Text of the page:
This is very interesting! Scott and I try to maintain a Mediterranean diet. But Whole30 sounds intriguing. I clicked on the link and started reading up on Whole30 and how it resets everything in your body and helps it heal. I have GERD, so this diet is especially appealing. I am thinking this might be a summer experiment (when I am balancing just two jobs rather than three…summer break for teachers is a blessing!). What book(s) did you use? It looks like there are several from what I see on the website…

    • Hannah says:

      You should totally do it!!! And I am ashamed to admit… that I read 0 books. I mean, I read the website, but other than that I have just had so many friends do it with tons of research and they are always preaching the good news of how great it is, so I was like meh, might as well do it!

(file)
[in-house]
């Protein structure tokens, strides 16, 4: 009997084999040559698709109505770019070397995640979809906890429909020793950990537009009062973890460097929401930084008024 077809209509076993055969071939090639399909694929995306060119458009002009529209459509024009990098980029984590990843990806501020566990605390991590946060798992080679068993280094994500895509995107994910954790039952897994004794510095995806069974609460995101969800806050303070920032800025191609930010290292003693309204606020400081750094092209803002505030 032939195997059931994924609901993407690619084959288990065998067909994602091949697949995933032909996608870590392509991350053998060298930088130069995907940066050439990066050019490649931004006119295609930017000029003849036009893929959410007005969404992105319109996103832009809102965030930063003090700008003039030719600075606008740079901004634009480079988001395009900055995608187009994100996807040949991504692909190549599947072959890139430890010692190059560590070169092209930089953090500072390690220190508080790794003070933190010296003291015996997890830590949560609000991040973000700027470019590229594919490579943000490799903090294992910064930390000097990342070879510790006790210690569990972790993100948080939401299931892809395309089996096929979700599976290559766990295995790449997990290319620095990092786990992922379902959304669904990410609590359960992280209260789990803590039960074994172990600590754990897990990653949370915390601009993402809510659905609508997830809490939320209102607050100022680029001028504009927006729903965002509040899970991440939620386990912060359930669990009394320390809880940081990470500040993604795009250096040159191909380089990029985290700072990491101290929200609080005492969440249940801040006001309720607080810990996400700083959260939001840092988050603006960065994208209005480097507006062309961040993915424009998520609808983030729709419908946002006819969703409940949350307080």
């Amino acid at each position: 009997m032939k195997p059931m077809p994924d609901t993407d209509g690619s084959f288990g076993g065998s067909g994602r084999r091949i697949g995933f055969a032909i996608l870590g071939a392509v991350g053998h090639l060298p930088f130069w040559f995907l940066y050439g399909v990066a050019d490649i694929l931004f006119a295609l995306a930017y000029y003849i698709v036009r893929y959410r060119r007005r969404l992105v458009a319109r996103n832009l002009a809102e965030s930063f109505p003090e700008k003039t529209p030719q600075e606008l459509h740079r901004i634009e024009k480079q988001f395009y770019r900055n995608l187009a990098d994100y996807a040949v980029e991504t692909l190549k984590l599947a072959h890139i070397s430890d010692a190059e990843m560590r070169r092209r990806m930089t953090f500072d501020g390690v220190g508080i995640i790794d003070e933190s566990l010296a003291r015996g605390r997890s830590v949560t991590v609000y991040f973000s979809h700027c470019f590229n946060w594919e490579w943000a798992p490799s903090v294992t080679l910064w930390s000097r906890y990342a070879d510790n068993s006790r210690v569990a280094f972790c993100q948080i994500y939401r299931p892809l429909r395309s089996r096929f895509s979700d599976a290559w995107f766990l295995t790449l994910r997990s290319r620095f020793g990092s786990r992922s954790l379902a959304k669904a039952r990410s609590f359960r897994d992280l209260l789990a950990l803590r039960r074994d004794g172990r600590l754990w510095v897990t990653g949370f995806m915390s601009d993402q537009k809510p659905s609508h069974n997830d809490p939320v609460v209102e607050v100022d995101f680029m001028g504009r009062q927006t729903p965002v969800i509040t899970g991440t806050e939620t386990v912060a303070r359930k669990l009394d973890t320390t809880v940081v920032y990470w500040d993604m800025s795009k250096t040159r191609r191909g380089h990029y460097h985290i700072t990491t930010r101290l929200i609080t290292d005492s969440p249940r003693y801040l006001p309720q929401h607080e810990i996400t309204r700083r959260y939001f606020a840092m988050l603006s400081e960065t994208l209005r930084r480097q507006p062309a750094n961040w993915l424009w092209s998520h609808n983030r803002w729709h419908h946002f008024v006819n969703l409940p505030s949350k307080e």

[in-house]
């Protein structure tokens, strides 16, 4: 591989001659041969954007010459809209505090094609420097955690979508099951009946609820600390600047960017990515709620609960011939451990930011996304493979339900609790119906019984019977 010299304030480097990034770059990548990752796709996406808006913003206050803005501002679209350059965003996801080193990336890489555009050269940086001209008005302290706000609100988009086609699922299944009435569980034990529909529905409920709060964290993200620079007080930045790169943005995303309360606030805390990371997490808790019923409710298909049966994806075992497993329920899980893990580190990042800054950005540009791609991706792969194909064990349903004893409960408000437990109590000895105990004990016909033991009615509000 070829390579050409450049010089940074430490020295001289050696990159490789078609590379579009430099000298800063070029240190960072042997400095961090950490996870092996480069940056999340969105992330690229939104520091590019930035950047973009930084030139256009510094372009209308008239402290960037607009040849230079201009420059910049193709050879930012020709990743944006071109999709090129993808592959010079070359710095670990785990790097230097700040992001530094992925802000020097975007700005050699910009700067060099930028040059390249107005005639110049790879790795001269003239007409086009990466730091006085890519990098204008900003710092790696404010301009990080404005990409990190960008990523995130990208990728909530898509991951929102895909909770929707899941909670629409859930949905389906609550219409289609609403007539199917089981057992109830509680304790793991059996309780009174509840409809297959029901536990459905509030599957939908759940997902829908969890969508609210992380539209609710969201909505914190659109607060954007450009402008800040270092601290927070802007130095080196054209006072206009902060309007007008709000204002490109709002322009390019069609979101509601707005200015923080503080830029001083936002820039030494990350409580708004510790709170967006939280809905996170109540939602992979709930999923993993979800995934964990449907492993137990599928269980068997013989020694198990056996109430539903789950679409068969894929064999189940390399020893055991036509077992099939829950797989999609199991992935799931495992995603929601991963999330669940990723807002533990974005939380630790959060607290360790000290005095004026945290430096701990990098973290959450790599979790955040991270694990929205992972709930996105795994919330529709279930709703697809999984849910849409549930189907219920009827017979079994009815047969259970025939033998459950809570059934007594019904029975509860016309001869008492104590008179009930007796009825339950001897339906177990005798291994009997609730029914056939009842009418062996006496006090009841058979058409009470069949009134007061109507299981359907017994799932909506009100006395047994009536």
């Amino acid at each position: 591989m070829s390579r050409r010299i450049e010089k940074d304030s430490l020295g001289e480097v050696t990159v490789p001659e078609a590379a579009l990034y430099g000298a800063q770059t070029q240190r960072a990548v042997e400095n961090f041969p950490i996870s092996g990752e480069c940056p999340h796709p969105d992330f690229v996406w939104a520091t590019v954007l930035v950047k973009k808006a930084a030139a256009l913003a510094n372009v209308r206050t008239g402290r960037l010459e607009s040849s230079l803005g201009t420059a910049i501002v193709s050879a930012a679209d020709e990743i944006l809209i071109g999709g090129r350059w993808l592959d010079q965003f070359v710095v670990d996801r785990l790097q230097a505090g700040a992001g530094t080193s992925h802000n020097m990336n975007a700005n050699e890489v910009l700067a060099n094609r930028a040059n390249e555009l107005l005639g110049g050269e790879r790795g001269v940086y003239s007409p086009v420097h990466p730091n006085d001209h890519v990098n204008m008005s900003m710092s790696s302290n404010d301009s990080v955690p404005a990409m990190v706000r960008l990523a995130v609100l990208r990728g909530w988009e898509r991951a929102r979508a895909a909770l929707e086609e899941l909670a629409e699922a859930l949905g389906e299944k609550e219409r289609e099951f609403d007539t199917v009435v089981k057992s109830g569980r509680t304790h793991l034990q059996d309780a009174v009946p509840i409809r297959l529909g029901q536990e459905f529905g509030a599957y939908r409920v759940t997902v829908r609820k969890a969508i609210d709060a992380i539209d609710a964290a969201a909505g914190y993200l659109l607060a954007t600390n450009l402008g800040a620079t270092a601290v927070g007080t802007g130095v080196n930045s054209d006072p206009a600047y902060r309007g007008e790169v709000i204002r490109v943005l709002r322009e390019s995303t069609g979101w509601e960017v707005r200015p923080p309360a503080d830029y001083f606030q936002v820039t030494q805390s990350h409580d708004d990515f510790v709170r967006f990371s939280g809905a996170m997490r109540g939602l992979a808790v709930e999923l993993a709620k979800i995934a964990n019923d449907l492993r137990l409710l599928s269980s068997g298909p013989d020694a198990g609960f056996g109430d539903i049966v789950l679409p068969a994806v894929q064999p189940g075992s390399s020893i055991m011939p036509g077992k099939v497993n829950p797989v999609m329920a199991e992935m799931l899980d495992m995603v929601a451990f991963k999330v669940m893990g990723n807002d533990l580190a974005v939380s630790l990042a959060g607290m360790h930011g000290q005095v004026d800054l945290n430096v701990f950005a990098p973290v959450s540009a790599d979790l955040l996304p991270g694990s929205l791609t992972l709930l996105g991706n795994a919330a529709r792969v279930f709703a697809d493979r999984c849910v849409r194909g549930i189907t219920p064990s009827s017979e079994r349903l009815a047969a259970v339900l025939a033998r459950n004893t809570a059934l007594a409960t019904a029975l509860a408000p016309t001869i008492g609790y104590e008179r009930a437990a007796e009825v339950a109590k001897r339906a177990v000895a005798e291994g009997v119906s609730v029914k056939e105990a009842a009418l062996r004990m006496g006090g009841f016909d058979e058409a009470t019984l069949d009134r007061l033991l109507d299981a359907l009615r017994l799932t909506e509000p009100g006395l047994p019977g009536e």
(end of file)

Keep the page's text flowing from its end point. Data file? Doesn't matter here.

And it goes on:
4. ja97520 says:

    great blog— interesting, informative and funny! we are about to start on our whole 30. any suggestions before we take the plunge?

    • Hannah says:

      You will love it! My biggest suggestion would be to get as many people to do it with you as possible. Having dinner parties with fellow Whole30ers, going out to eat together at a restricted list of restaurants, etc, that makes it so much better!

  5. Pingback: Whole13 highs & lows | Zealous Feet

  6. Pingback: Whole30 Sweet Potato Casserole [with bacon and candied pecans] | The Art in Life

  7. E.H says:

    Researchin’ 🙂

  8. Pingback: Whole30 Spiced Carrot Bisque | The Art in Life